im with franziska and mag--my first thought in looking at the pics was the white balance. looks almost like it was set on cloudy or indoor to get those orangish colors (a lot of times i use the tungsten setting inside). after reading your last post, my next suggestion is to either turn off the overhead flourescents or cover the window, or both. it seems like you are getting too many different temperatures (like mag said) for the camera to deal with. im never a big fan of using flourescent lighting for portraiture anyway--it seems to detract more than enhance skin tones. halogen lighting is great, as well as incandescent. but i'd try and keep it roughly in the same temperature family so you can get an accurate white balance. i usually use either a grey card, or even a white piece of paper to WB in a studio setting--when photographing people. gordon has a great tutorial somewhere on different color cards--and their effect on your white balance. i rarely ever use the auto color in PS--makes colors murkier, i think. honestly, the better (for what its worth!) i get with my exposures, the more find the auto settings to work less--better to use curves and manually adjust contrast and levels. another idea for orangish skin is to slightly desaturate to get a more natural tone.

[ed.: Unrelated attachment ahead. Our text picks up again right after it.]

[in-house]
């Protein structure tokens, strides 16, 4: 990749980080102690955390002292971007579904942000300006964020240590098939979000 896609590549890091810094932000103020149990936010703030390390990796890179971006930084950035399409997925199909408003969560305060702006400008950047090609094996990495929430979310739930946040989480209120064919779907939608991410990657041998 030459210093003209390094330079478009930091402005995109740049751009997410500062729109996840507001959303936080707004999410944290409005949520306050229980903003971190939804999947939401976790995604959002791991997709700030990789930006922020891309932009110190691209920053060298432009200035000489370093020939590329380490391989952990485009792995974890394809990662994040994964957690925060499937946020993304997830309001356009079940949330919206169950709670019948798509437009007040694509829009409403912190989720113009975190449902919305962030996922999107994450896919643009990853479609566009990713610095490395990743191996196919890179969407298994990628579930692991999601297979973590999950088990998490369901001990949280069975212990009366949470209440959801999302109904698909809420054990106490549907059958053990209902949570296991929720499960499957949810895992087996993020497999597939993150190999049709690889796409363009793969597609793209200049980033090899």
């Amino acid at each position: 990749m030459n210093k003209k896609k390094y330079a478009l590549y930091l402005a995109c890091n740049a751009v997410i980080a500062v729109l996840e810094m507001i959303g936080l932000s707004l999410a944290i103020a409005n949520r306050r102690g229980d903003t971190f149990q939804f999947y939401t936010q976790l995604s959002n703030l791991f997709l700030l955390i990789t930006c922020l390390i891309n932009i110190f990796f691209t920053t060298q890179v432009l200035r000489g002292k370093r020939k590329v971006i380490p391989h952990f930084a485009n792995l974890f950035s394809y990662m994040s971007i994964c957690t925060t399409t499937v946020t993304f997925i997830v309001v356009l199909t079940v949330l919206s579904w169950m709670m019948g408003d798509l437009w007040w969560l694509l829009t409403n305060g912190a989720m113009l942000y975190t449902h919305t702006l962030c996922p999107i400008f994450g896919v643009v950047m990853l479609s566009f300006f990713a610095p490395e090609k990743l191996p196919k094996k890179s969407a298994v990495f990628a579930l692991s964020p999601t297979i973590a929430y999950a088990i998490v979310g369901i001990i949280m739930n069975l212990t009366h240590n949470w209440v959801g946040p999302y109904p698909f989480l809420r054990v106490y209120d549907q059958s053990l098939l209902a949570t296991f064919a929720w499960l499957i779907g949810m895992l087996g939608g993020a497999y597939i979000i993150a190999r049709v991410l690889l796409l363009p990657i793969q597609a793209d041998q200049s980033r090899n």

finally, until (or even when!) you start to get an idea of which lighting set-ups work the best for you---shoot in raw mode--then you can see the pic and adjust the WB before you convert them to tiff.

oh yeah, for really cool backgrounds, get some gel filters to place in front of your lights--they rock.

Message edited by author 2003-06-21 05:28:05.
Pages:  
Current Server Time: 04/19/2019 10:59:06 PM

Please log in or register to post to the forums.


Home - Challenges - Community - League - Photos - Cameras - Lenses - Learn - Prints! - Help - Terms of Use - Privacy - Top ^
DPChallenge, and website content and design, Copyright © 2001-2019 Challenging Technologies, LLC.
All digital photo copyrights belong to the photographers and may not be used without permission.
Proudly hosted by Sargasso Networks. Current Server Time: 04/19/2019 10:59:06 PM EDT.